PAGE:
1.5 cups spelt flour (you can use all purpose)

1.5 tsp baking powder

1/4 tsp salt

6 TBS softened butter

1 cup sugar

1 egg (I use an egg sub because of my daughter’s allergy: 1 TBS oil, 1 TBS water, 1 tsp bkg       powder, mixed)

1/2 cup milk (I use soy/rice/oat)

1 tsp vanilla

1.5 cups hulled, halved strawberries

Preheat the oven to 350 (180 C?), butter an 8 inch square pan or a 9 inch pie dish, set aside.

Sift the flour and bkg powder, set aside.

With an electric mixer or a wooden spoon cream the butter and sugar well. Add the egg and mix until combined. Add the milk, mix well. Fold in the dry ingredients and spread the (thick) batter into the baking pan– I use a small offset spatula to level it. Now press the strawberries into batter slightly, cut side down, arranging them evenly over the top of the cake.

Bake for approximately 30 minutes.

 

 

Cookbook Review: Secrets from Lori Rapp’s Kitchen

AriCooks, cake, Dairy Free, Jerusalem

Hello! I am visiting from The Dreamy Day with a little cookbook review. Shortly after arriving back in the States I received an e-mail from Lori Rapp of Jerusalem’s La Cuisine, asking if I would mind reviewing her new cookbook on my blog. Since Ari Cooks is my food blog, and the one that is still quite active for recipe-seekers, I thought it best to post the review here. Hope you enjoy (and you can purchase the book on amazon)!

secrets from Lori Rapp's kitchen

Review: Secrets from Lori Rapps Kitchen Tales and recipes from Jerusalem’s popular La Cuisine.

As someone who has worked in the food industry from a young age, both behind the counter and in the kitchen, I thought I knew all the reasons why opening one’s own business is a risky and somewhat crazy endeavor. Over the years people have asked me again and again if I would consider opening my own bakery or cafe one day, and my answer has always been that I don’t have the desire to make my life that hectic and complicated. Inside, however, I have secretly thought that maybe, maybe when my girls are a bit older, and I have more time and energy to devote to such a thing, perhaps I could open something small and unassuming. Just a little place that might become a local favorite somewhere for breads, muffins and cakes. Lori Rapp’s book has done a swift job of reminding and informing me of the perils of the food biz, hitting so close to home for me, that I feel a bit traumatized after internalizing her experiences catering from her home and running her cafe and bakery in Jerusalem.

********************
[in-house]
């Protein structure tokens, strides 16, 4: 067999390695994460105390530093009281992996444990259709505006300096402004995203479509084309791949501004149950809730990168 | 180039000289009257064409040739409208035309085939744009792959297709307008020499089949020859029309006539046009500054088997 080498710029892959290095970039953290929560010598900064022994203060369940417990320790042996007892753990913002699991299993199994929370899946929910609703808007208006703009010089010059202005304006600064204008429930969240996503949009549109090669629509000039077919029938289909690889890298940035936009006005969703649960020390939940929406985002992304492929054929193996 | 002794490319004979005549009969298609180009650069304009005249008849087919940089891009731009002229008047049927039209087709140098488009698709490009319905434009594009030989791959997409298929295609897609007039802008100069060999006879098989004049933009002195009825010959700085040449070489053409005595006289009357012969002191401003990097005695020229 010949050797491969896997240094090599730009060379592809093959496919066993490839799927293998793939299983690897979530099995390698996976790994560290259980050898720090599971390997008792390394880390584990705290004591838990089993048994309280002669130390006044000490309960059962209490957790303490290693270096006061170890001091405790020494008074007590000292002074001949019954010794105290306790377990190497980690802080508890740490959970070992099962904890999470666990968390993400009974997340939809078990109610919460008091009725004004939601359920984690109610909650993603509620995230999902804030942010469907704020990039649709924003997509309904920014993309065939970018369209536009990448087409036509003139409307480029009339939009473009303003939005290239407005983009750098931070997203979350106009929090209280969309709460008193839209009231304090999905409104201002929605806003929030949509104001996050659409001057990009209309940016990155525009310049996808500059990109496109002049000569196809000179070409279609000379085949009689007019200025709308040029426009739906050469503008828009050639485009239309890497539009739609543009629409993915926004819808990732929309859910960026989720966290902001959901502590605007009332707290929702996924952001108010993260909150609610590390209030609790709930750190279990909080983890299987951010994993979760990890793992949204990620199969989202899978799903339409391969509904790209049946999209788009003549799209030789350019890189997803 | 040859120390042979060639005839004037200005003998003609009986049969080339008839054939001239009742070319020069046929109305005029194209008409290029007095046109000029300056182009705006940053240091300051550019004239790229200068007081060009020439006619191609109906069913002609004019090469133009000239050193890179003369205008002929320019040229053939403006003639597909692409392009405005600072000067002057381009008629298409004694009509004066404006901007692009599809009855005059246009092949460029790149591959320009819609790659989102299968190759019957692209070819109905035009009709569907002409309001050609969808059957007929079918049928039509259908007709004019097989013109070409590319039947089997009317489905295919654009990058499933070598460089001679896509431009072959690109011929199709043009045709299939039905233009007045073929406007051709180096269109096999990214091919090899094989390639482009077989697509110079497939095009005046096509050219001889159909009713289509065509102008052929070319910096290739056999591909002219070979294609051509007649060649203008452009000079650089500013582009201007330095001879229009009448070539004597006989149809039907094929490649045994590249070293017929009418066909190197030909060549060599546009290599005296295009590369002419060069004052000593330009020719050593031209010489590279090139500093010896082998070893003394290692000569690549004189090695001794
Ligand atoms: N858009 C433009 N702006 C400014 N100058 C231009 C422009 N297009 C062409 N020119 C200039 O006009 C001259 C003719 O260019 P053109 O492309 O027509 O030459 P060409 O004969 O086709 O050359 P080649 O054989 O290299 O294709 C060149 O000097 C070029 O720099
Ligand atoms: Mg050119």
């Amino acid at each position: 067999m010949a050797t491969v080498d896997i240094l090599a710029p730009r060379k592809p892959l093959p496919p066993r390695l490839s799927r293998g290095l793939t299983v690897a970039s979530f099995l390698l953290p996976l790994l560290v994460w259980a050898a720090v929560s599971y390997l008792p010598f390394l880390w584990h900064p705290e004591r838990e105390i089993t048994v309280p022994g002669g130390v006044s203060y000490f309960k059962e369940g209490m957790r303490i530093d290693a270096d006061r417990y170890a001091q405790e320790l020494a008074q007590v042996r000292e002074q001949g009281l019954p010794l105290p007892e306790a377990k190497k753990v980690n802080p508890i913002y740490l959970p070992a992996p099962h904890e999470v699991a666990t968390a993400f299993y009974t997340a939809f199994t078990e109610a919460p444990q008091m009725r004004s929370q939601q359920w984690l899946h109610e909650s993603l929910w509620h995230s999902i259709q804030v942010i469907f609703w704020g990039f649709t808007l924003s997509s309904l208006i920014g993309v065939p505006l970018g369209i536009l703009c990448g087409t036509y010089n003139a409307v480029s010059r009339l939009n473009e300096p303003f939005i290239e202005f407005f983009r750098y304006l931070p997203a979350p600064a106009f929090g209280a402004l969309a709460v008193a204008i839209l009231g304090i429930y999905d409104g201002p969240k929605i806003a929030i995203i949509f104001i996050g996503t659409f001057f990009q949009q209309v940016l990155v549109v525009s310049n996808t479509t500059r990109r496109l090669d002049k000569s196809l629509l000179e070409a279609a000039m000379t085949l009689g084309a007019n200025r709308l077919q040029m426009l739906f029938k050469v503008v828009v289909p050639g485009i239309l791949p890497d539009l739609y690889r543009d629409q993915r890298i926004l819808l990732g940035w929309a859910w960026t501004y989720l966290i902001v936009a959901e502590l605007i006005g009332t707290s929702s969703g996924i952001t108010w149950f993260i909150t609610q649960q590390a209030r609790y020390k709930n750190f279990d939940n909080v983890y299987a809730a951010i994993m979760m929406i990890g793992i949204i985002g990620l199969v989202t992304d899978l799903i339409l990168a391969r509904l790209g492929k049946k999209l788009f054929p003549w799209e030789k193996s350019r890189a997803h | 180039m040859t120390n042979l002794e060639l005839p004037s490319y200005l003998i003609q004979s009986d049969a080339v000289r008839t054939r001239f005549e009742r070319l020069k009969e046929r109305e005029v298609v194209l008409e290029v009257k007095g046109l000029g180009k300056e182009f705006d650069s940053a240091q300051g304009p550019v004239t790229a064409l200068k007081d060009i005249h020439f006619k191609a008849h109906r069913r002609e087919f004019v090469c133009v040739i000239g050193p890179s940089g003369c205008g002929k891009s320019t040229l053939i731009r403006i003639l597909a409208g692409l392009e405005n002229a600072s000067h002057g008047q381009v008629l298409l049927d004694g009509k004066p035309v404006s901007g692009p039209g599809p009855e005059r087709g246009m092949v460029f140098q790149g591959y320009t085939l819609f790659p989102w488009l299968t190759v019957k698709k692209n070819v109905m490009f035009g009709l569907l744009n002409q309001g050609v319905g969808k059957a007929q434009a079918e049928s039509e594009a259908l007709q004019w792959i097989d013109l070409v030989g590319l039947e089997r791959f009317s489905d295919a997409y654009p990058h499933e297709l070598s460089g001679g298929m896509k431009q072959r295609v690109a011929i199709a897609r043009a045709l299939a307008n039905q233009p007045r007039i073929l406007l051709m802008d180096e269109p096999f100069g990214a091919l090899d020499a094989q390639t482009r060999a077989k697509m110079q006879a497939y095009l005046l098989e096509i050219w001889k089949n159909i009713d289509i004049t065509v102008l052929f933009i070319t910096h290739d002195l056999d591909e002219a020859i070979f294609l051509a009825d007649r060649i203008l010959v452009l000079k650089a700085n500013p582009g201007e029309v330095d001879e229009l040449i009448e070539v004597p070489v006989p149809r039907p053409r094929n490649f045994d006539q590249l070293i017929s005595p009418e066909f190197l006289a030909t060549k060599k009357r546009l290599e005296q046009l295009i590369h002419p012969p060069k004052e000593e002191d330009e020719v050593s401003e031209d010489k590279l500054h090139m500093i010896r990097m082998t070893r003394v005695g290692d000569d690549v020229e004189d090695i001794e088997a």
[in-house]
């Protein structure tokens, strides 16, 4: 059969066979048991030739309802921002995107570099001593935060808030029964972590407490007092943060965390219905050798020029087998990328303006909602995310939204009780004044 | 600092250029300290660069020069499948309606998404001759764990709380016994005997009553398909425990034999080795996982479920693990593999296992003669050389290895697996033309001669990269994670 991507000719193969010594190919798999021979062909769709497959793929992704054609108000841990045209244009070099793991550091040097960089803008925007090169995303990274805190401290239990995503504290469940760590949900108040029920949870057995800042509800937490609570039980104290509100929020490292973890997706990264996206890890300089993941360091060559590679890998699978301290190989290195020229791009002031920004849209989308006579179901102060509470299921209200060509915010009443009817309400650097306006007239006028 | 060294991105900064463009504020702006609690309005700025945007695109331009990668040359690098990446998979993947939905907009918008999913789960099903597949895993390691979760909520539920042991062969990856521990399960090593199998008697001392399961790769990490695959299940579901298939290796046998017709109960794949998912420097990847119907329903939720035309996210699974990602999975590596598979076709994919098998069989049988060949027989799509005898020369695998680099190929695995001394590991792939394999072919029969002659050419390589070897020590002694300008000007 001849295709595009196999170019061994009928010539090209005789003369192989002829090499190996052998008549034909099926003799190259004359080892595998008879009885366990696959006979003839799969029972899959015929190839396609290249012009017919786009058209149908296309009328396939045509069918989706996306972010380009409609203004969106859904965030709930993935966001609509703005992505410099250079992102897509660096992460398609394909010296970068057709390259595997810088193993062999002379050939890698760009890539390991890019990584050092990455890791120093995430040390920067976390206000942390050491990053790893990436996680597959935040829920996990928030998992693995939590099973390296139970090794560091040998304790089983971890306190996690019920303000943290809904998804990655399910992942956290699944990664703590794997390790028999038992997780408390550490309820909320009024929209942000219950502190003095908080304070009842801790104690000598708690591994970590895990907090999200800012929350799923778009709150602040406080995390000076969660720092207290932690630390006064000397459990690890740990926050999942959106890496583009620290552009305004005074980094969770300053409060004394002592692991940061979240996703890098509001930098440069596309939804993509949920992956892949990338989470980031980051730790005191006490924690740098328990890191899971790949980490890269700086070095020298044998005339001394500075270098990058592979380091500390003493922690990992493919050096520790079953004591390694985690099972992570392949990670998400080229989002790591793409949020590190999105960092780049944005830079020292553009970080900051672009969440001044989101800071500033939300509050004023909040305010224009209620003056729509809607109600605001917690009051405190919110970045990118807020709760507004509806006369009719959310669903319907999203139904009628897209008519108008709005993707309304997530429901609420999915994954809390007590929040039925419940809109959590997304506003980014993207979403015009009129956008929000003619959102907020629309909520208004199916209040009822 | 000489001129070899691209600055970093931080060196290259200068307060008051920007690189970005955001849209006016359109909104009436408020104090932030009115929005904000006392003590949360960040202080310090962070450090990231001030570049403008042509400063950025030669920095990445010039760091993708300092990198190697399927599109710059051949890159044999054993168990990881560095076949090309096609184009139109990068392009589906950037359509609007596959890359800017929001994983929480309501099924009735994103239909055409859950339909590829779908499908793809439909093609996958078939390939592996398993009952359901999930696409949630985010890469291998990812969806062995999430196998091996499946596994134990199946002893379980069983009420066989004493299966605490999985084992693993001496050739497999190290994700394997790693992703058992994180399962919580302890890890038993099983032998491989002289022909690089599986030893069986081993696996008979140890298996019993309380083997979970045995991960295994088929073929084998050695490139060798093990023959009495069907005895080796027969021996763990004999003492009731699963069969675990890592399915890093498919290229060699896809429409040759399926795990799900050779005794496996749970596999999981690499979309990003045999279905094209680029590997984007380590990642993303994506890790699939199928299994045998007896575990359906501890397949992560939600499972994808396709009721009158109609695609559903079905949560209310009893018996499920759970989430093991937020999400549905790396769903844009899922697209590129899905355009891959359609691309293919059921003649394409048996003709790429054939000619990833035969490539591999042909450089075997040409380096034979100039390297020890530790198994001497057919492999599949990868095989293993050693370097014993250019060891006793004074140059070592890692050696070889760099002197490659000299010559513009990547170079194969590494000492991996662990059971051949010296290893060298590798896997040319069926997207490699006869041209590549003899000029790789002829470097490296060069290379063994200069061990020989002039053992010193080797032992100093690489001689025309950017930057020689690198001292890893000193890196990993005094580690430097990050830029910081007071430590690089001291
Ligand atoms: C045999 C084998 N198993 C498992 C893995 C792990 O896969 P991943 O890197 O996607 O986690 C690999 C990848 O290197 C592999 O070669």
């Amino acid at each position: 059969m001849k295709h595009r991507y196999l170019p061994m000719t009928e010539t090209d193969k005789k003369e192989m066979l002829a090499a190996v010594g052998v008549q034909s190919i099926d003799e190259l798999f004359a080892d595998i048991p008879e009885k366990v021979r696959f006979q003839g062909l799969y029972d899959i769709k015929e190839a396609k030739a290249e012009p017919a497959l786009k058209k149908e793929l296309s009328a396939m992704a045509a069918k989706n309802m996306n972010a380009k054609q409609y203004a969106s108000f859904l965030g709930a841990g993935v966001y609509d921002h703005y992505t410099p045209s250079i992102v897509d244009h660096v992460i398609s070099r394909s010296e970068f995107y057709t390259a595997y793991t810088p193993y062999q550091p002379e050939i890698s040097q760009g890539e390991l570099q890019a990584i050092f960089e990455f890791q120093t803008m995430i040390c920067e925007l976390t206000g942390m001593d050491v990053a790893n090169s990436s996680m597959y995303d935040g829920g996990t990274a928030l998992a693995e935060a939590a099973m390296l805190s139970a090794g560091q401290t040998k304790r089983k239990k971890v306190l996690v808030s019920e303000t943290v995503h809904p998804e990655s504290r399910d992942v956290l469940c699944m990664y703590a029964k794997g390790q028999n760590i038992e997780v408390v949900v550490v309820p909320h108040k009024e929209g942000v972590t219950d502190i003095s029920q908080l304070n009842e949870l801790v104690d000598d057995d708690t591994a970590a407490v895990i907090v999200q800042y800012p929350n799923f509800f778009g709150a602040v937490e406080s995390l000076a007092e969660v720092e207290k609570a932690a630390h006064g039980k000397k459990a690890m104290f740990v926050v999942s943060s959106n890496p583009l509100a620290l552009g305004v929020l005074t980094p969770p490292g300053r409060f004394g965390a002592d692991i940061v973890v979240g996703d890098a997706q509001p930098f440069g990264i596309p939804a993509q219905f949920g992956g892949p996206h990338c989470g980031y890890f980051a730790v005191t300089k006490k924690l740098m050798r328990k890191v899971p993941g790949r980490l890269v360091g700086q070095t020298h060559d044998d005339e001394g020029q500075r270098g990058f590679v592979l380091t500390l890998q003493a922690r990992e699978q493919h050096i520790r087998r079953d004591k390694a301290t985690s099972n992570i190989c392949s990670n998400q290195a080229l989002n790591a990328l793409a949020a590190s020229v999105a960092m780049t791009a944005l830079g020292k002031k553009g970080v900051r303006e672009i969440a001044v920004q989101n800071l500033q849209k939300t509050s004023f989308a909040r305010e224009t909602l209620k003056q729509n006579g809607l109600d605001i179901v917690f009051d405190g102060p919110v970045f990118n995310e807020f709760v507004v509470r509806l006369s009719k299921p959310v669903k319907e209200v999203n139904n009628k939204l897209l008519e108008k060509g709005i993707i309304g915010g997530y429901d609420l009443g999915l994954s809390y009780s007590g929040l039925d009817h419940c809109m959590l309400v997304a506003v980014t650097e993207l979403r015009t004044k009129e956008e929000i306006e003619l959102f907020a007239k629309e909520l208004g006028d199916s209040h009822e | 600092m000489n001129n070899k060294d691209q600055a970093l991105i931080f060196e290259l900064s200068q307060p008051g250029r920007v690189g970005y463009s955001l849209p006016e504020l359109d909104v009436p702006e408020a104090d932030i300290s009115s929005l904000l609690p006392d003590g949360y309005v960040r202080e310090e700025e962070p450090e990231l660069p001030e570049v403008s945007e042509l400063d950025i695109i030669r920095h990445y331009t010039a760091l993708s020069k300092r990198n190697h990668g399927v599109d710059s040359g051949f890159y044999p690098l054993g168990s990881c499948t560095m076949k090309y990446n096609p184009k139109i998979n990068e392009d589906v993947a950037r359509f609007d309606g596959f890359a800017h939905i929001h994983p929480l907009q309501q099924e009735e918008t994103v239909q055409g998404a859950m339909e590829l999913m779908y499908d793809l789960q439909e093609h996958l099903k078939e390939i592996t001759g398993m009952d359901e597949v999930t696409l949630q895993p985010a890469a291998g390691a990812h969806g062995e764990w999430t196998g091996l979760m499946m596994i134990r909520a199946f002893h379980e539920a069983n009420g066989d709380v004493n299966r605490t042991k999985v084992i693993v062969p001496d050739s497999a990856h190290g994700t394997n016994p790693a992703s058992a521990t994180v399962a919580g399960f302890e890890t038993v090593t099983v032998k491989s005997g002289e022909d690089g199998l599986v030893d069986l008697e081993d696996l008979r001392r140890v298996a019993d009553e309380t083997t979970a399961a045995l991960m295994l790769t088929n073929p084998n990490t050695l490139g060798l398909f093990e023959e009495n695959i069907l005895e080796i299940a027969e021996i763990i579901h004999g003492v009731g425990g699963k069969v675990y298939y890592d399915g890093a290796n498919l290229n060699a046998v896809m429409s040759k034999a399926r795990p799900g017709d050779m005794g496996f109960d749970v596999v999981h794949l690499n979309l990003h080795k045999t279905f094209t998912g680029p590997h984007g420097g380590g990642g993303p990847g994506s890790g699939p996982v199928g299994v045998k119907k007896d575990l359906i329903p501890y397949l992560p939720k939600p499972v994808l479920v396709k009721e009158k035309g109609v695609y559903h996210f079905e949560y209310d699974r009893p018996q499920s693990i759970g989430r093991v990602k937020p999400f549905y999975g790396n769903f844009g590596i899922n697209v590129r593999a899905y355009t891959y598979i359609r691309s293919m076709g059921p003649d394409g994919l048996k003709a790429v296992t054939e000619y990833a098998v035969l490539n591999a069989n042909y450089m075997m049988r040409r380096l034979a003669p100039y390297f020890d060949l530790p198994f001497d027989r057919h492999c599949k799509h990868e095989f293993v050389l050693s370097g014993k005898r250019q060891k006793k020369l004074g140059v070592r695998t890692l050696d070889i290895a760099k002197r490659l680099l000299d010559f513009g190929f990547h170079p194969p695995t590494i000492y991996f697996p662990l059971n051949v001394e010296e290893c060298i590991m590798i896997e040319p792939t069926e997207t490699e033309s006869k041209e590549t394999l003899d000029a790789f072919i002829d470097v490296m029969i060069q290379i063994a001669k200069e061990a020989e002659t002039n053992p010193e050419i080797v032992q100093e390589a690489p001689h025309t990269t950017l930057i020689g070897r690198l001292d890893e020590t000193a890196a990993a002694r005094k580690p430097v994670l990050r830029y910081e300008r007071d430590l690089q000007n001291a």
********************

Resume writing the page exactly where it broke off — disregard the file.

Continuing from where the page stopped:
Amazingly, that is not how Lori Rapp feels. Despite the fact that she was the one whose bathtub was filled with salmon (in the early days of her business), whose face and arm were disfigured by burning caramel, who went through a miscarriage and chemotherapy with little time off from the rigorous pace of her work’s demands, and did all this while navigating an extremely inhospitable city-licensing bureau, impossible-to-please health department, and myriad other hurdles that would have sent most people running for a pleasant desk job, Lori Rapp is glad she spent 21 years doing what she loves.